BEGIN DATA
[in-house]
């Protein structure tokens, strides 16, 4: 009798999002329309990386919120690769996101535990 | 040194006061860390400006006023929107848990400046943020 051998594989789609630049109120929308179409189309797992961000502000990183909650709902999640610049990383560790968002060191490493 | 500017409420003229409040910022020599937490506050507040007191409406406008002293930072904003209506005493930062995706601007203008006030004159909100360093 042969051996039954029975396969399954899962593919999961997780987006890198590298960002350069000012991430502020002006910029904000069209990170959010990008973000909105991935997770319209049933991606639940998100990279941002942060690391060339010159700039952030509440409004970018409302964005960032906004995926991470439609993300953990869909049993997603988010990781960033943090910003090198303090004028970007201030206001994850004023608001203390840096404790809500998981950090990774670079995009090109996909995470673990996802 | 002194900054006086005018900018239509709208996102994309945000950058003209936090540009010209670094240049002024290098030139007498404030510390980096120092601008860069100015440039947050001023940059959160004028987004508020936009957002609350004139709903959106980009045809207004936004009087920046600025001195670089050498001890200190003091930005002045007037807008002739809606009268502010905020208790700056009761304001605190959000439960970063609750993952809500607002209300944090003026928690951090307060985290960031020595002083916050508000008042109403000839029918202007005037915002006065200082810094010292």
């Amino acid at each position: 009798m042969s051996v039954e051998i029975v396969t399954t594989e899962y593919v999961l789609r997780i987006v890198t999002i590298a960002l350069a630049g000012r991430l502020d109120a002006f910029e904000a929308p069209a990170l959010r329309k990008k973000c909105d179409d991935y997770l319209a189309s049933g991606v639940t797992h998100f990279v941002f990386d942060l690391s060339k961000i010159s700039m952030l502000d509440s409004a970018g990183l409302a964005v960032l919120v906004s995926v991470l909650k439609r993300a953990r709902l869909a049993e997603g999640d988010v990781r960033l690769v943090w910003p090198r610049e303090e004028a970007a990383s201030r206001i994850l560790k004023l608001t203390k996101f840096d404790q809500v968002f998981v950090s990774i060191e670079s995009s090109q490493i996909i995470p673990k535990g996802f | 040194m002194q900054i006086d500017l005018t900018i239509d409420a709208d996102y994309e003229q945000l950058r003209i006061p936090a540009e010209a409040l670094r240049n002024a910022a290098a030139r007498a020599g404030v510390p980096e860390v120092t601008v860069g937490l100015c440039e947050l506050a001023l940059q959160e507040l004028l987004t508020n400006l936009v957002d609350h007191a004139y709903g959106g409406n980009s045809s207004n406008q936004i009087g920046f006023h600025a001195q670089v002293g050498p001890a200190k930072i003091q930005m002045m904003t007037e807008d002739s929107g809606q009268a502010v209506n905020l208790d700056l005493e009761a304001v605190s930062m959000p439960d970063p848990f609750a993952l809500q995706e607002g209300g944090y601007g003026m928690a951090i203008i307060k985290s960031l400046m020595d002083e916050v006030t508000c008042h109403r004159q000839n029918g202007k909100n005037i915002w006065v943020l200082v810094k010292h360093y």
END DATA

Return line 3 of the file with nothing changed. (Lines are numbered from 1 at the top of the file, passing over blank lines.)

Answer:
């Amino acid at each position: 009798m042969s051996v039954e051998i029975v396969t399954t594989e899962y593919v999961l789609r997780i987006v890198t999002i590298a960002l350069a630049g000012r991430l502020d109120a002006f910029e904000a929308p069209a990170l959010r329309k990008k973000c909105d179409d991935y997770l319209a189309s049933g991606v639940t797992h998100f990279v941002f990386d942060l690391s060339k961000i010159s700039m952030l502000d509440s409004a970018g990183l409302a964005v960032l919120v906004s995926v991470l909650k439609r993300a953990r709902l869909a049993e997603g999640d988010v990781r960033l690769v943090w910003p090198r610049e303090e004028a970007a990383s201030r206001i994850l560790k004023l608001t203390k996101f840096d404790q809500v968002f998981v950090s990774i060191e670079s995009s090109q490493i996909i995470p673990k535990g996802f | 040194m002194q900054i006086d500017l005018t900018i239509d409420a709208d996102y994309e003229q945000l950058r003209i006061p936090a540009e010209a409040l670094r240049n002024a910022a290098a030139r007498a020599g404030v510390p980096e860390v120092t601008v860069g937490l100015c440039e947050l506050a001023l940059q959160e507040l004028l987004t508020n400006l936009v957002d609350h007191a004139y709903g959106g409406n980009s045809s207004n406008q936004i009087g920046f006023h600025a001195q670089v002293g050498p001890a200190k930072i003091q930005m002045m904003t007037e807008d002739s929107g809606q009268a502010v209506n905020l208790d700056l005493e009761a304001v605190s930062m959000p439960d970063p848990f609750a993952l809500q995706e607002g209300g944090y601007g003026m928690a951090i203008i307060k985290s960031l400046m020595d002083e916050v006030t508000c008042h109403r004159q000839n029918g202007k909100n005037i915002w006065v943020l200082v810094k010292h360093y």